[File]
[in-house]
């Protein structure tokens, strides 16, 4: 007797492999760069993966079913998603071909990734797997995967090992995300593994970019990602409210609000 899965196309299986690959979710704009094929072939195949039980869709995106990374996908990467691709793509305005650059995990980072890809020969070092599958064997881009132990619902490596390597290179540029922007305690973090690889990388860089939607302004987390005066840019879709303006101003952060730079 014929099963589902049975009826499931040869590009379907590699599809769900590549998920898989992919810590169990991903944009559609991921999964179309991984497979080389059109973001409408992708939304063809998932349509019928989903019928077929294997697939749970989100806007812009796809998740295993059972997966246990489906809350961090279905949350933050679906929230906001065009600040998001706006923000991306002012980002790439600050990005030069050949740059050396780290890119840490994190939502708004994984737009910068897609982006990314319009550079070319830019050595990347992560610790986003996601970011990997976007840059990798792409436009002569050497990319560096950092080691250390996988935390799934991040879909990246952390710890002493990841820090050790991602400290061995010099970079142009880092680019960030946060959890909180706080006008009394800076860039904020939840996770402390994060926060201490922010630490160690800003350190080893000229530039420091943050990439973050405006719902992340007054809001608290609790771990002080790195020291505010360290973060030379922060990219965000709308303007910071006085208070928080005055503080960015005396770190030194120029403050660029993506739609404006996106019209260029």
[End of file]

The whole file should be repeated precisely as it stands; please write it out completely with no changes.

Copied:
[in-house]
């Protein structure tokens, strides 16, 4: 007797492999760069993966079913998603071909990734797997995967090992995300593994970019990602409210609000 899965196309299986690959979710704009094929072939195949039980869709995106990374996908990467691709793509305005650059995990980072890809020969070092599958064997881009132990619902490596390597290179540029922007305690973090690889990388860089939607302004987390005066840019879709303006101003952060730079 014929099963589902049975009826499931040869590009379907590699599809769900590549998920898989992919810590169990991903944009559609991921999964179309991984497979080389059109973001409408992708939304063809998932349509019928989903019928077929294997697939749970989100806007812009796809998740295993059972997966246990489906809350961090279905949350933050679906929230906001065009600040998001706006923000991306002012980002790439600050990005030069050949740059050396780290890119840490994190939502708004994984737009910068897609982006990314319009550079070319830019050595990347992560610790986003996601970011990997976007840059990798792409436009002569050497990319560096950092080691250390996988935390799934991040879909990246952390710890002493990841820090050790991602400290061995010099970079142009880092680019960030946060959890909180706080006008009394800076860039904020939840996770402390994060926060201490922010630490160690800003350190080893000229530039420091943050990439973050405006719902992340007054809001608290609790771990002080790195020291505010360290973060030379922060990219965000709308303007910071006085208070928080005055503080960015005396770190030194120029403050660029993506739609404006996106019209260029």